We cannot offer fertility preservation if you've already had gender affirming surgery to remove both testicles or ovaries (bilateral gonad removal), as this results in permanent sterility.
Discussing fertility preservation while on hormone therapy
You can be referred to the fertility specialist to discuss the options of preserving fertility while on gender affirming hormonal therapy. Based on your individual management so far, the consultant will discuss and advise treatment that is appropriate for you.
A full medical history, screening blood tests, transabdominal ultrasound scan (if you were assigned female at birth) and all the relevant consent forms need to be completed by you before starting treatment.
Stopping hormone therapy temporarily
Currently, there is limited robust data about fertility preservation offered in trans men while on hormone therapy. For this reason, we advise you to consider temporarily stopping hormone therapy for at least 3 months before fertility preservation treatment. Your doctor can help you understand how your reproductive function is affected by hormones and together you can plan your care.
Options for fertility preservation treatment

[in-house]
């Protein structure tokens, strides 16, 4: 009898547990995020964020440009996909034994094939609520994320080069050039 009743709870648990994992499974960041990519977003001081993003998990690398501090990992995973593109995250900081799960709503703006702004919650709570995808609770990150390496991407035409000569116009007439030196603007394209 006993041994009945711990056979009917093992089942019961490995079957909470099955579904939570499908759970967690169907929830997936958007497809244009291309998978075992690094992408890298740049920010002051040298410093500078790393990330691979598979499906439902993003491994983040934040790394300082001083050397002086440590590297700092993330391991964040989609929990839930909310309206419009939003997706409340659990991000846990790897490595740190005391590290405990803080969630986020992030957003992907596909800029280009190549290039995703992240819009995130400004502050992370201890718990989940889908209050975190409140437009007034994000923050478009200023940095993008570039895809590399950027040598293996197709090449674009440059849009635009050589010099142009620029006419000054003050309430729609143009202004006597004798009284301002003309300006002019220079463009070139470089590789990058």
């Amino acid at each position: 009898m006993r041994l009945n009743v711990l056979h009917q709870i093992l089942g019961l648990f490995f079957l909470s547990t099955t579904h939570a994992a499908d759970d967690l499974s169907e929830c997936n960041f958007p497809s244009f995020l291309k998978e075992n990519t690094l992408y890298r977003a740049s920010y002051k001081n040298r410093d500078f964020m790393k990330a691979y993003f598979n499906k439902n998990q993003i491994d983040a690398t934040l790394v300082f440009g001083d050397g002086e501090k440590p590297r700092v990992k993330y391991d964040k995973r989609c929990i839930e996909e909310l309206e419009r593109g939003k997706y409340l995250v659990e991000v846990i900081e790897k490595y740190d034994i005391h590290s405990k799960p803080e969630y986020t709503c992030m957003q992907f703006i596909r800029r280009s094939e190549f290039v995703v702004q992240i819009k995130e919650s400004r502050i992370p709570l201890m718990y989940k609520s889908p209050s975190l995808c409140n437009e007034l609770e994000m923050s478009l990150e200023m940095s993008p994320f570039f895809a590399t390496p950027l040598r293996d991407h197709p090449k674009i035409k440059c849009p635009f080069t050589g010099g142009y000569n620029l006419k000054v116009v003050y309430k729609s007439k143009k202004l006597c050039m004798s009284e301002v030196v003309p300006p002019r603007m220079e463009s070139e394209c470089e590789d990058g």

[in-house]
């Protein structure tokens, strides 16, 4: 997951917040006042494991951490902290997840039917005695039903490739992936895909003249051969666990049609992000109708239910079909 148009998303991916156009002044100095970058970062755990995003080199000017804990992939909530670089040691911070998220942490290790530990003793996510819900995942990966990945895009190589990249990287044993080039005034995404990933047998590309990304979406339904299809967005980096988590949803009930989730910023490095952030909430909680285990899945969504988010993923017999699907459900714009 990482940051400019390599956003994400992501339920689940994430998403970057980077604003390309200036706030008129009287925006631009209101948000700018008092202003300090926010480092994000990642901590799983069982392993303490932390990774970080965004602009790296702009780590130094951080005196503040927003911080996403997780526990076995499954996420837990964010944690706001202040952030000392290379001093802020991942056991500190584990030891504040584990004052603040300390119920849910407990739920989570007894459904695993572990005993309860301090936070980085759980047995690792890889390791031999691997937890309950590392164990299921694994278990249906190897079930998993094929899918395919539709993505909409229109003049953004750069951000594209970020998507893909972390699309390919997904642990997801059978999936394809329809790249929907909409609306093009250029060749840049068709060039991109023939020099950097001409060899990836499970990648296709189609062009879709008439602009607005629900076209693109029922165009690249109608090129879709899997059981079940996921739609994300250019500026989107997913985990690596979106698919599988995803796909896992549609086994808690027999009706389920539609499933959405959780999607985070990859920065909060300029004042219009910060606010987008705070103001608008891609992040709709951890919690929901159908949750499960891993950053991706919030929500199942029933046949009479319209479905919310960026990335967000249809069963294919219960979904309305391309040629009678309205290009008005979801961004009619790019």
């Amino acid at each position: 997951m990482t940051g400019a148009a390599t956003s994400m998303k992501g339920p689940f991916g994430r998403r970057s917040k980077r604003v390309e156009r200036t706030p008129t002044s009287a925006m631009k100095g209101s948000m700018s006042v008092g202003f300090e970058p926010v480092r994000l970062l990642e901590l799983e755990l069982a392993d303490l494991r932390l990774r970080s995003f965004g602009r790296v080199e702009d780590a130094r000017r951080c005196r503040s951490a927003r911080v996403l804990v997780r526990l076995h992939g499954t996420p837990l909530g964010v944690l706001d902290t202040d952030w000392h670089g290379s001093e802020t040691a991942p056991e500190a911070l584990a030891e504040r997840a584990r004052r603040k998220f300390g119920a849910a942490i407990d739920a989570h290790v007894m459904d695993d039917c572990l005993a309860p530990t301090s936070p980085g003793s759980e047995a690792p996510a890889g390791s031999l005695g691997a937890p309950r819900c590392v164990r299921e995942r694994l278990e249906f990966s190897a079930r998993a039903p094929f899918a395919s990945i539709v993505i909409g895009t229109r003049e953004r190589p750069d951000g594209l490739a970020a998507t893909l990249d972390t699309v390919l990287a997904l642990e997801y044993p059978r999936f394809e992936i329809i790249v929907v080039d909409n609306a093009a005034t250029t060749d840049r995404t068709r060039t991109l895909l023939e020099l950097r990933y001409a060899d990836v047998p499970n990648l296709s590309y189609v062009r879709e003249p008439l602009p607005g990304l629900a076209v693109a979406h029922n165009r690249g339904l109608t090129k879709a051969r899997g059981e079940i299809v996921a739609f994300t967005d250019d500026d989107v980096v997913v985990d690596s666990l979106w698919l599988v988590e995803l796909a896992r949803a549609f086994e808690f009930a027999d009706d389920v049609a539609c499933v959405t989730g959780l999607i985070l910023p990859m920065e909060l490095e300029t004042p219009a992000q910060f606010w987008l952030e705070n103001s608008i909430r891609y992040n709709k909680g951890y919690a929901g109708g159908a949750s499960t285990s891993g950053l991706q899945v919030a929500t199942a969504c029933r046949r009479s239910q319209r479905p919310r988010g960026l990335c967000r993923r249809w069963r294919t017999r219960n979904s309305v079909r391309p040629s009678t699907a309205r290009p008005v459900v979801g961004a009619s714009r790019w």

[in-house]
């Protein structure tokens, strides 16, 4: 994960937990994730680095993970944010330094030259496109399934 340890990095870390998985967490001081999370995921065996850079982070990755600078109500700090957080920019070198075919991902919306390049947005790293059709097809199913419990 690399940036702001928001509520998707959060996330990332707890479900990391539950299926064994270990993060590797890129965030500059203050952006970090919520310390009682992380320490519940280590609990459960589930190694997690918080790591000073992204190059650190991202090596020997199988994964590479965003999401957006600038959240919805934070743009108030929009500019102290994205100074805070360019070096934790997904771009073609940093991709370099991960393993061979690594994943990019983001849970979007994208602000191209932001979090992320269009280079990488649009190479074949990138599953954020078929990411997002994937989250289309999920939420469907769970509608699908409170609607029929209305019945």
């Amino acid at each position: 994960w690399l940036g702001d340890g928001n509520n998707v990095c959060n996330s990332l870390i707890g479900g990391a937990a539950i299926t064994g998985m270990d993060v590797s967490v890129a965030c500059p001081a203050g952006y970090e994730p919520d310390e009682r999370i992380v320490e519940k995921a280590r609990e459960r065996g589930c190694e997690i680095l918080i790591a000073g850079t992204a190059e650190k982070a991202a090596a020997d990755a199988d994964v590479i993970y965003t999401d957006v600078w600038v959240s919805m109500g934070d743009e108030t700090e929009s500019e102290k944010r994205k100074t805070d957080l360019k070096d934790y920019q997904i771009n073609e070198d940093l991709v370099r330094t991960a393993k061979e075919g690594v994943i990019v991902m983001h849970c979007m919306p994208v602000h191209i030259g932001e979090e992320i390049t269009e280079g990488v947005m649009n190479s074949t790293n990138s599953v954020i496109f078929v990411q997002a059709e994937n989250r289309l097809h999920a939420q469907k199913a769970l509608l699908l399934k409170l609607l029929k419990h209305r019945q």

A full medical history, screening blood tests, and all the relevant consent forms need to be completed by you before treatment is commenced.
Your doctor can discuss each option in detail with you, and give you written information to take away.
Legal information about storing gametes
Under the terms of the Human Fertilisation and Embryology Act (1990), you are required to give written consent about:
- storage of your gametes
- the length of time they may be stored for
- the purposes your gametes can be used for
- your wishes over any gametes stored
- what should be done with your gametes in the event of your death, or if you become incapable of changing or cancelling your consent.
If your circumstances change, and you want to update your consent, you must contact us. Please call us on 020 7188 2300 or 020 7188 7188 extension 50426, to arrange an appointment to change your consent forms, or for any further consultations.